Nemaline myopathy-2 (NEM2) is an autosomal recessive skeletal muscle disorder with a wide range of severity. The most common clinical presentation is early-onset (in infancy or childhood) muscle weakness predominantly affecting proximal limb muscles. Muscle biopsy shows accumulation of Z-disc and thin filament proteins into aggregates named 'nemaline bodies' or 'nemaline rods,' usually accompanied by disorganization of the muscle Z discs. The clinical and histologic spectrum of entities caused by variants in the NEB gene is a continuum, ranging in severity. The distribution of weakness can vary from generalized muscle weakness, more pronounced in proximal limb muscles, to distal-only involvement, although neck flexor weakness appears to be rather consistent. Histologic patterns range from a severe usually nondystrophic disturbance of the myofibrillar pattern to an almost normal pattern, with or without nemaline bodies, sometimes combined with cores (summary by Lehtokari et al., 2014). For a discussion of genetic heterogeneity of nemaline myopathy, see NEM3 (161800). Mutations in the NEB gene are the most common cause of nemaline myopathy (Lehtokari et al., 2006).
Myopathy, myosin storage, autosomal recessive
MedGen UID:
340603
Concept ID:
C1850709
Disease or Syndrome
Autosomal recessive limb-girdle muscular dystrophy type 2B
MedGen UID:
338149
Concept ID:
C1850889
Disease or Syndrome
Dysferlinopathy includes a spectrum of muscle disease characterized by two major phenotypes: Miyoshi muscular dystrophy (MMD) and limb-girdle muscular dystrophy type 2B (LGMD2B); and two minor phenotypes: asymptomatic hyperCKemia and distal myopathy with anterior tibial onset (DMAT). MMD (median age of onset 19 years) is characterized by muscle weakness and atrophy, most marked in the distal parts of the legs, especially the gastrocnemius and soleus muscles. Over a period of years, the weakness and atrophy spread to the thighs and gluteal muscles. The forearms may become mildly atrophic with decrease in grip strength; the small muscles of the hands are spared. LGMD2B is characterized by early weakness and atrophy of the pelvic and shoulder girdle muscles in adolescence or young adulthood, with slow progression. Other phenotypes in this spectrum are scapuloperoneal syndrome and congenital muscular dystrophy. Asymptomatic hyperCKemia is characterized by marked elevation of serum CK concentration only. DMAT is characterized by early and predominant distal muscle weakness, particularly of the muscles of the anterior compartment of the legs.
GNE myopathy
MedGen UID:
381298
Concept ID:
C1853926
Disease or Syndrome
GNE myopathy is a slowly progressive muscle disease that typically presents between age 20 and 40 years with bilateral foot drop caused by anterior tibialis weakness. Lower-extremity muscle involvement progresses from the anterior to the posterior compartment of the lower leg, followed by hamstrings, then hip girdle muscles, with relative sparing of the quadriceps. A wheelchair may be needed about ten to 20 years after the onset of manifestations. The upper extremities, which may be affected within five to ten years of disease onset, do not necessarily follow a distal-to-proximal progression. In advanced stages, neck and core muscles can become affected.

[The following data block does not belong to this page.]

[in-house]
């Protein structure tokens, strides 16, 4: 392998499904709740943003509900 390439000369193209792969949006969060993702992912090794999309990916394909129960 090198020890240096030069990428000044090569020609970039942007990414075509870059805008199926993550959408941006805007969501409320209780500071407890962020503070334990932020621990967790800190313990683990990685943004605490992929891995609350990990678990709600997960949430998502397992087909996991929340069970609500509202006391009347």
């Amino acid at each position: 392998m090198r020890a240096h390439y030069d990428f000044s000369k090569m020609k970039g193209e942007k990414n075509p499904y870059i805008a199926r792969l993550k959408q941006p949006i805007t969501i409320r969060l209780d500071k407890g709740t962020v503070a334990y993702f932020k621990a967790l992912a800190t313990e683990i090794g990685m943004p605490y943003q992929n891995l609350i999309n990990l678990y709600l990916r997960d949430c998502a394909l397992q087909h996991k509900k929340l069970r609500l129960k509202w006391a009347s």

Finnish upper limb-onset distal myopathy
MedGen UID:
400595
Concept ID:
C1864706
Disease or Syndrome
Finnish upper limb-onset distal myopathy is a rare, genetic distal myopathy characterized by slowly progressive distal to proximal limb muscle weakness and atrophy, with characteristic early involvement of thenar and hypothenar muscles. Patients present with clumsiness of the hands and stumbling in the fourth to fifth decade of life, and later develop steppage gait and contractures of the hands. Progressive fatty degeneration affects intrinsic muscles of the hands, gluteus medium and both anterior and posterior compartment muscles of the distal lower extremities, with later involvement of forearm muscles, triceps, infraspinatus and the proximal lower limb muscles. Asymmetry of muscle involvement is common.
Autosomal recessive limb-girdle muscular dystrophy type 2L
MedGen UID:
370102
Concept ID:
C1969785
Disease or Syndrome
The spectrum of ANO5 muscle disease is a continuum that ranges from asymptomatic hyperCKemia and exercise-induced myalgia to proximal and/or distal muscle weakness. The most typical presentation is limb-girdle muscular dystrophy type 2L (LGMD2L) with late-onset proximal lower-limb weakness in the fourth or fifth decade (range 15-70 years). Less common is Miyoshi-like disease (Miyoshi muscular dystrophy 3) with early-adult-onset calf distal myopathy (around age 20 years). Incidental hyperCKemia may be present even earlier. Initial symptoms are walking difficulties, reduced sports performance, and difficulties in standing on toes as well as nonspecific exercise myalgia and/or burning sensation in the calf muscles. Muscle weakness and atrophy are frequently asymmetric. Cardiac findings can include cardiomyopathy and arrhythmias and/or left ventricular dysfunction. Bulbar or respiratory symptoms have not been reported. Females have milder disease manifestations than males. Disease progression is slow in both the LGMD and distal forms; ambulation is preserved until very late in the disease course. Life span is normal.
Myofibrillar myopathy 6
MedGen UID:
414119
Concept ID:
C2751831
Disease or Syndrome
Myofibrillar myopathy-6 is an autosomal dominant severe neuromuscular disorder characterized by onset in the first decade of rapidly progressive generalized and proximal muscle weakness, respiratory insufficiency, cardiomyopathy, and skeletal deformities related to muscle weakness. Muscle biopsy shows fiber-type grouping, disruption of the Z lines, and filamentous inclusions, and sural nerve biopsy shows a neuropathy, often with giant axonal neurons. Most patients are severely affected by the second decade and need cardiac transplant, ventilation, and/or a wheelchair (summary by Jaffer et al., 2012). For a phenotypic description and a discussion of genetic heterogeneity of myofibrillar myopathy (MFM), see MFM1 (601419).